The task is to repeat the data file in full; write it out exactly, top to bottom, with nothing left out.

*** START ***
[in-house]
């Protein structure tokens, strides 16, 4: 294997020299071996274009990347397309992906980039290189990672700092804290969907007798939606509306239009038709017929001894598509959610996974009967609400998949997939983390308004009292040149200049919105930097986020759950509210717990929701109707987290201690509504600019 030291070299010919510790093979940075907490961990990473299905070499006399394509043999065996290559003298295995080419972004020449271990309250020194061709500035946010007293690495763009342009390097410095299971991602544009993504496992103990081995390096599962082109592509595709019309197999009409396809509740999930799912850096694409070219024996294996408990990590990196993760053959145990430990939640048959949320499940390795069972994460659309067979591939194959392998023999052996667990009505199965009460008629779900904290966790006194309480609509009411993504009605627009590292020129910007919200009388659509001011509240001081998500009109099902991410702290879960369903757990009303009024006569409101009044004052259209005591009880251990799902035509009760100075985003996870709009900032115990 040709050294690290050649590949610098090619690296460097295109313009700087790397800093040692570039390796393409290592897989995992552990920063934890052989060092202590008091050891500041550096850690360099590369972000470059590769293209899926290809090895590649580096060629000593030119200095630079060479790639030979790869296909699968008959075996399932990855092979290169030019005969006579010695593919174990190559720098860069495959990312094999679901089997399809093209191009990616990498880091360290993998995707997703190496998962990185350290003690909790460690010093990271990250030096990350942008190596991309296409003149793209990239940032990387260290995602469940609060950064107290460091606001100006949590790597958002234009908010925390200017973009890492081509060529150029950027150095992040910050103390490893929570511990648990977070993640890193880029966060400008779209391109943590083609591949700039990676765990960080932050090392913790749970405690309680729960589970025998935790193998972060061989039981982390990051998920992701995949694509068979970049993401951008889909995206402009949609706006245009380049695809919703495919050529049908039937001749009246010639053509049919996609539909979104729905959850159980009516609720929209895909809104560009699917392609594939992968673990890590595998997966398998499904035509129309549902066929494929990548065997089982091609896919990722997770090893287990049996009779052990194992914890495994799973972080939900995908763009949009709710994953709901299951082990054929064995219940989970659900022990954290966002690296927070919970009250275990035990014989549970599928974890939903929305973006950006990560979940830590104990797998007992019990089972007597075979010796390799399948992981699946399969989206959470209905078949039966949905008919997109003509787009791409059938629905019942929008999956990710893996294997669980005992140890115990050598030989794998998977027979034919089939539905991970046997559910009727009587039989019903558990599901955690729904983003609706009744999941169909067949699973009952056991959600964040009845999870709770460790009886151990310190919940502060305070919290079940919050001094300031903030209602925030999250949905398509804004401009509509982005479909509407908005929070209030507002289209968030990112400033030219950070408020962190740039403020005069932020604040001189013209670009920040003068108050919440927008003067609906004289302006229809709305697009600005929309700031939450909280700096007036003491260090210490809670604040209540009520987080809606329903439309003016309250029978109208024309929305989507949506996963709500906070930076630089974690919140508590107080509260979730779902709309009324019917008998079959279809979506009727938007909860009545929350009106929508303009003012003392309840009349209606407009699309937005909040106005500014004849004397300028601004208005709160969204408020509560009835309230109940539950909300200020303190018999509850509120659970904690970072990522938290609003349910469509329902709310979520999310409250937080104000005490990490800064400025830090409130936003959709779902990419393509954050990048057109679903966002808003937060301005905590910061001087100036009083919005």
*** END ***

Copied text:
[in-house]
């Protein structure tokens, strides 16, 4: 294997020299071996274009990347397309992906980039290189990672700092804290969907007798939606509306239009038709017929001894598509959610996974009967609400998949997939983390308004009292040149200049919105930097986020759950509210717990929701109707987290201690509504600019 030291070299010919510790093979940075907490961990990473299905070499006399394509043999065996290559003298295995080419972004020449271990309250020194061709500035946010007293690495763009342009390097410095299971991602544009993504496992103990081995390096599962082109592509595709019309197999009409396809509740999930799912850096694409070219024996294996408990990590990196993760053959145990430990939640048959949320499940390795069972994460659309067979591939194959392998023999052996667990009505199965009460008629779900904290966790006194309480609509009411993504009605627009590292020129910007919200009388659509001011509240001081998500009109099902991410702290879960369903757990009303009024006569409101009044004052259209005591009880251990799902035509009760100075985003996870709009900032115990 040709050294690290050649590949610098090619690296460097295109313009700087790397800093040692570039390796393409290592897989995992552990920063934890052989060092202590008091050891500041550096850690360099590369972000470059590769293209899926290809090895590649580096060629000593030119200095630079060479790639030979790869296909699968008959075996399932990855092979290169030019005969006579010695593919174990190559720098860069495959990312094999679901089997399809093209191009990616990498880091360290993998995707997703190496998962990185350290003690909790460690010093990271990250030096990350942008190596991309296409003149793209990239940032990387260290995602469940609060950064107290460091606001100006949590790597958002234009908010925390200017973009890492081509060529150029950027150095992040910050103390490893929570511990648990977070993640890193880029966060400008779209391109943590083609591949700039990676765990960080932050090392913790749970405690309680729960589970025998935790193998972060061989039981982390990051998920992701995949694509068979970049993401951008889909995206402009949609706006245009380049695809919703495919050529049908039937001749009246010639053509049919996609539909979104729905959850159980009516609720929209895909809104560009699917392609594939992968673990890590595998997966398998499904035509129309549902066929494929990548065997089982091609896919990722997770090893287990049996009779052990194992914890495994799973972080939900995908763009949009709710994953709901299951082990054929064995219940989970659900022990954290966002690296927070919970009250275990035990014989549970599928974890939903929305973006950006990560979940830590104990797998007992019990089972007597075979010796390799399948992981699946399969989206959470209905078949039966949905008919997109003509787009791409059938629905019942929008999956990710893996294997669980005992140890115990050598030989794998998977027979034919089939539905991970046997559910009727009587039989019903558990599901955690729904983003609706009744999941169909067949699973009952056991959600964040009845999870709770460790009886151990310190919940502060305070919290079940919050001094300031903030209602925030999250949905398509804004401009509509982005479909509407908005929070209030507002289209968030990112400033030219950070408020962190740039403020005069932020604040001189013209670009920040003068108050919440927008003067609906004289302006229809709305697009600005929309700031939450909280700096007036003491260090210490809670604040209540009520987080809606329903439309003016309250029978109208024309929305989507949506996963709500906070930076630089974690919140508590107080509260979730779902709309009324019917008998079959279809979506009727938007909860009545929350009106929508303009003012003392309840009349209606407009699309937005909040106005500014004849004397300028601004208005709160969204408020509560009835309230109940539950909300200020303190018999509850509120659970904690970072990522938290609003349910469509329902709310979520999310409250937080104000005490990490800064400025830090409130936003959709779902990419393509954050990048057109679903966002808003937060301005905590910061001087100036009083919005």